It is absolutely amazing what you can buy online these days. I say this because I found this amazing embroidery patch of a tiger and it looked so beautiful. The best part was the price, although I did have to wait over a month for it to arrive from China. I took it as delayed gratification.
When it arrived, the only thing that annoyed me was how clean/new it was. Don’t get me wrong – I like new things, but this patch just looked too sterile and common! So I did what anyone else would do in this situation, I aged it with tea! Can you spot the difference?
The next phase was to find something contrasting to go with the patch. I instantly decided on a denim jacket as I thought it would look quite cool with a tiger sewn on the back. Although I didn’t have a pattern for a denim jacket, I did have my old work jacket pattern. I thought elements like the collar and sleeve looked similar, so all I had to do was copy the pattern for my work jacket and alter it to a denim jacket.
Obviously I couldn’t alter the pattern without doing some research, so I trawled the internet and also looked at books that gave me more insight into the details of a denim jacket (and the history relating to it). With this information at hand, I opted for a trucker denim jacket and using my measuring tape, I obtained all the important dimensions for the alteration. The result was this denim jacket pattern:
I’ve made it seem like this was a very easy process, but honestly, once you are used to estimating from a picture, it really is. And here’s a useful tip – your measuring tape will give you all the answers you need when altering your pattern.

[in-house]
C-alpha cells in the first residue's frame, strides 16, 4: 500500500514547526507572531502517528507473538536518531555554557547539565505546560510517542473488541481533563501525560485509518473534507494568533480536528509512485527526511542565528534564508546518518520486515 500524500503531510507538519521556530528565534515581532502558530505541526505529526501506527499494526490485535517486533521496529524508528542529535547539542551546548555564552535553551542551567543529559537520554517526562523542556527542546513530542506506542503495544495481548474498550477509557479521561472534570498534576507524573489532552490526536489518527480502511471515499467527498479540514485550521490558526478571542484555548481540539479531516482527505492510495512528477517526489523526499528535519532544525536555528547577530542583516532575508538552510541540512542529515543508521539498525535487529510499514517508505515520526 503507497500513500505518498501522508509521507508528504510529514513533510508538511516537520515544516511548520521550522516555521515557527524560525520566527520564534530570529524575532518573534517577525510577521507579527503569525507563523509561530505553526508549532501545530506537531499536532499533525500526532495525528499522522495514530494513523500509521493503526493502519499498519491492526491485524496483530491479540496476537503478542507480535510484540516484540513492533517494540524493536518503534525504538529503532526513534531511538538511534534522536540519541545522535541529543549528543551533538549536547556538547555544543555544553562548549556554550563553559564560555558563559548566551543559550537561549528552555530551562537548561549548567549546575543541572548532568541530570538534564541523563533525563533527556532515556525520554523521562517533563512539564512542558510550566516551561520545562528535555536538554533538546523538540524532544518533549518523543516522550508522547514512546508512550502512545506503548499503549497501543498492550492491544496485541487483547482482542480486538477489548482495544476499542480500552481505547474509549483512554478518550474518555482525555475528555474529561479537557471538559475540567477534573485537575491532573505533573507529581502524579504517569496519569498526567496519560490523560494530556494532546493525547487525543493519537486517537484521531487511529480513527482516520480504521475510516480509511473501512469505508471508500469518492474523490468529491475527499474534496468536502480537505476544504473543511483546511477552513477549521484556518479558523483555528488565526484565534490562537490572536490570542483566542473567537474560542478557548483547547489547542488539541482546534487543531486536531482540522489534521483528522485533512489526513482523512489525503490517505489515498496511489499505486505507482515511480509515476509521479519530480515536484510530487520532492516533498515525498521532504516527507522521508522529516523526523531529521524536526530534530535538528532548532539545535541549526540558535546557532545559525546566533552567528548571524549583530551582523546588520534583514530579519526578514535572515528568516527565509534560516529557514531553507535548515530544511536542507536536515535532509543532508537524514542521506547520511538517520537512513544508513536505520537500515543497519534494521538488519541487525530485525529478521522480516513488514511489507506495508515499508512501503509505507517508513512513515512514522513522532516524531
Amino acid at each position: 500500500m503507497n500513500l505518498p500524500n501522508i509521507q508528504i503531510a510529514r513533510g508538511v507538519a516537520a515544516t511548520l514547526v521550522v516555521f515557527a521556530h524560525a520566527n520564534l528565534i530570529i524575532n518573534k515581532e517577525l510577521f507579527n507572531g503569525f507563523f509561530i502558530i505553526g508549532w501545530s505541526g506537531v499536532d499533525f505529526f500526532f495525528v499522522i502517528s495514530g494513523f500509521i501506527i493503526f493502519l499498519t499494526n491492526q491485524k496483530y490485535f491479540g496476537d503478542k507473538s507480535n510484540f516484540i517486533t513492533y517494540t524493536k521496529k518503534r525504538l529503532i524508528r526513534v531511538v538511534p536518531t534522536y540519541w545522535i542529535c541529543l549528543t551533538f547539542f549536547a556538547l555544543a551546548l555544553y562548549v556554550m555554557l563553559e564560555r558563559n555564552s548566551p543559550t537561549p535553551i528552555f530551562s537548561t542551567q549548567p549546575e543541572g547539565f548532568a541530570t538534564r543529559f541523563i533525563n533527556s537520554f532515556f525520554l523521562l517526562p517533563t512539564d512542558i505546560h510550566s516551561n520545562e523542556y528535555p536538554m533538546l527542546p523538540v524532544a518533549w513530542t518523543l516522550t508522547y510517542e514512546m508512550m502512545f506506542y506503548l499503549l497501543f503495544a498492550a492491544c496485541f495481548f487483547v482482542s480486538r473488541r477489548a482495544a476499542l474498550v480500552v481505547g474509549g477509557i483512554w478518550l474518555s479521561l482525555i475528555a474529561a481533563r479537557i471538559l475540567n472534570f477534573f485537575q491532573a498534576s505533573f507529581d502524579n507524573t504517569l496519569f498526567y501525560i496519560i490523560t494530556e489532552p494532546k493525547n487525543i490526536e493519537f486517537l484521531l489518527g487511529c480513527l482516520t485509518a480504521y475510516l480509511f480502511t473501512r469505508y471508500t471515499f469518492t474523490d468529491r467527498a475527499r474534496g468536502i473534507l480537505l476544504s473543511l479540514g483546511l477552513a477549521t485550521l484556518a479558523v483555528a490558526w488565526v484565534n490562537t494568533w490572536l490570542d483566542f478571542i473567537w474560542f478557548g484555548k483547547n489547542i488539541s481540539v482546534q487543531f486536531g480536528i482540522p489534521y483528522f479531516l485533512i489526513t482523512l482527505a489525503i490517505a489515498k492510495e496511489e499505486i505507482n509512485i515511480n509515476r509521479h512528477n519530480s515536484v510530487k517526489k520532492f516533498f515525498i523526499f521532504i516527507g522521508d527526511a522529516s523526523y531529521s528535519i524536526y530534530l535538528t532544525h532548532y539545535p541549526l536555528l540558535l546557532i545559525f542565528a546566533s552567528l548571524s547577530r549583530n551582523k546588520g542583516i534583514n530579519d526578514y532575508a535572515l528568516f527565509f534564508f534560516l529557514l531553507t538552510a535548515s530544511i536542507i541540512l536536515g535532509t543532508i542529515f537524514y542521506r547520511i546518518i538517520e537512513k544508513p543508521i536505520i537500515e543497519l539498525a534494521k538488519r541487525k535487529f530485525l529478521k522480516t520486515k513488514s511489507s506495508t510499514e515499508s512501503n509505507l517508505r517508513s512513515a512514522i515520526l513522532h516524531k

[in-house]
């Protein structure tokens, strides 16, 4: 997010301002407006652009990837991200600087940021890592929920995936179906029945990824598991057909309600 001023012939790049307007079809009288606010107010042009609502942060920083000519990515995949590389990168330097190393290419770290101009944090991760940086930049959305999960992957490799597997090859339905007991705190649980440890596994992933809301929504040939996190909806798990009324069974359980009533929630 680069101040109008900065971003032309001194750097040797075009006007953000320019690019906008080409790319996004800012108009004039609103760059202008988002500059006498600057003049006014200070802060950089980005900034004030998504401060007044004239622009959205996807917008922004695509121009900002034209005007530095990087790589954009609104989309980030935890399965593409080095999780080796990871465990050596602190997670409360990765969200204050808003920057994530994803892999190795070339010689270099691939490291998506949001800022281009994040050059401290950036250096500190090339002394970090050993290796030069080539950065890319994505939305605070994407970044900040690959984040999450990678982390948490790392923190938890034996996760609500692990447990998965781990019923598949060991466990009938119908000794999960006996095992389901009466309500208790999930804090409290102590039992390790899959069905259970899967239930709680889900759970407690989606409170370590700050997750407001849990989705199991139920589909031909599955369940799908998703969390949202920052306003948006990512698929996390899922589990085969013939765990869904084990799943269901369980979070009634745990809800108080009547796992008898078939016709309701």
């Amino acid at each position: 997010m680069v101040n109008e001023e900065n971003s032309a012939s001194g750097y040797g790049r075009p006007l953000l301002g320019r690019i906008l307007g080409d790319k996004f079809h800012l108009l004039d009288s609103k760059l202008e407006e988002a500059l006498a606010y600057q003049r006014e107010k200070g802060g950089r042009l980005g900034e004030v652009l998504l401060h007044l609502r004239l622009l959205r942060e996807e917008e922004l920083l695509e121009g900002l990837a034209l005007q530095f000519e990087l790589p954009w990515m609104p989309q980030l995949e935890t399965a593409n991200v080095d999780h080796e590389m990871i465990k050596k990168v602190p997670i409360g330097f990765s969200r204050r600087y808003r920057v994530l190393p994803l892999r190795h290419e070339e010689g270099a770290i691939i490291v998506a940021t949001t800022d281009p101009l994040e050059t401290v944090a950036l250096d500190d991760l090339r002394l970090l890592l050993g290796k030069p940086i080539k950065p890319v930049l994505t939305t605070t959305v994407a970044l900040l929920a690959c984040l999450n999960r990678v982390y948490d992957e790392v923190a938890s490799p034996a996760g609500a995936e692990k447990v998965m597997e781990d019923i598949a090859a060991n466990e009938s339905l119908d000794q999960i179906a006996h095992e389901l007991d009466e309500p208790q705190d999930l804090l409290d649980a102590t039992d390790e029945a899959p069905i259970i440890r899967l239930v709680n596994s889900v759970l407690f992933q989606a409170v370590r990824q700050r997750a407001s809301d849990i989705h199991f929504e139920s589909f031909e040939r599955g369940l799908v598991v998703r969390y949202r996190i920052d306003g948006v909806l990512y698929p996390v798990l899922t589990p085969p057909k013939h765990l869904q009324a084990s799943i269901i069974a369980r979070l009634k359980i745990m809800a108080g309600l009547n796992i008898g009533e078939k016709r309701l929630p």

Sewing the jacket was very straightforward, as it’s sewn exactly the same as my work jacket. I also used bias binding to encase the raw edge and the outcome was amazing – the inside of the jacket looked as good as the outside.
The denim fabric I bought was a raw heavyweight denim. It sewed really well, was not expensive and the best bit was that it was woven in England. I also loved the indigo colour of the denim.
The only mistake I did was sewing the placket. I did not encase it properly, so when the jacket was washed the edges started to fray. I solved this easily enough by sewing some Liberty print fabric on the placket. A happy mistake, you could say!
With the denim jacket completed, I thought about the artwork to go with the tiger patch. Initially I wanted a moon for the tiger to roar at, but it then evolved into a heart! Let’s change an aggressive tiger into one that is in love! I had some red foil left, so what better way to use up my leftovers!
The next few steps were essential in getting the artwork right. I measured the area on the back of the jacket onto a piece of paper, placed the patch and drew a rough sketch around it!
Once I’d finally decided on the size and curve of the heart, I cut it out on a piece of card to create a stencil. This stencil was then pinned on the jacket and foil adhesive applied.
I then let the glue dry completely (extremely important) before starting the foil transfer.
The foil was then placed on the dried adhesive section and bonded to the jacket with an iron on medium heat. Once this was done, the tiger patch was sewn on the jacket before bonding it to the jacket with heat.
I really like the outcome of this project. The jacket fits really well and I’m very happy with the simple artwork to complement the tiger patch.
I have worn this jacket a few times now, once without the buttons (lets just say shopping online can be amazing but misleading at the same time). I’ve had a few words of praise from people relating to the artwork, but the funniest comment I got was from my boss who was surprised that I would take the time to make a denim jacket just to iron a patch on when I could have easily bought a denim jacket instead. But you know me, I enjoy making as much as coming up with the ideas.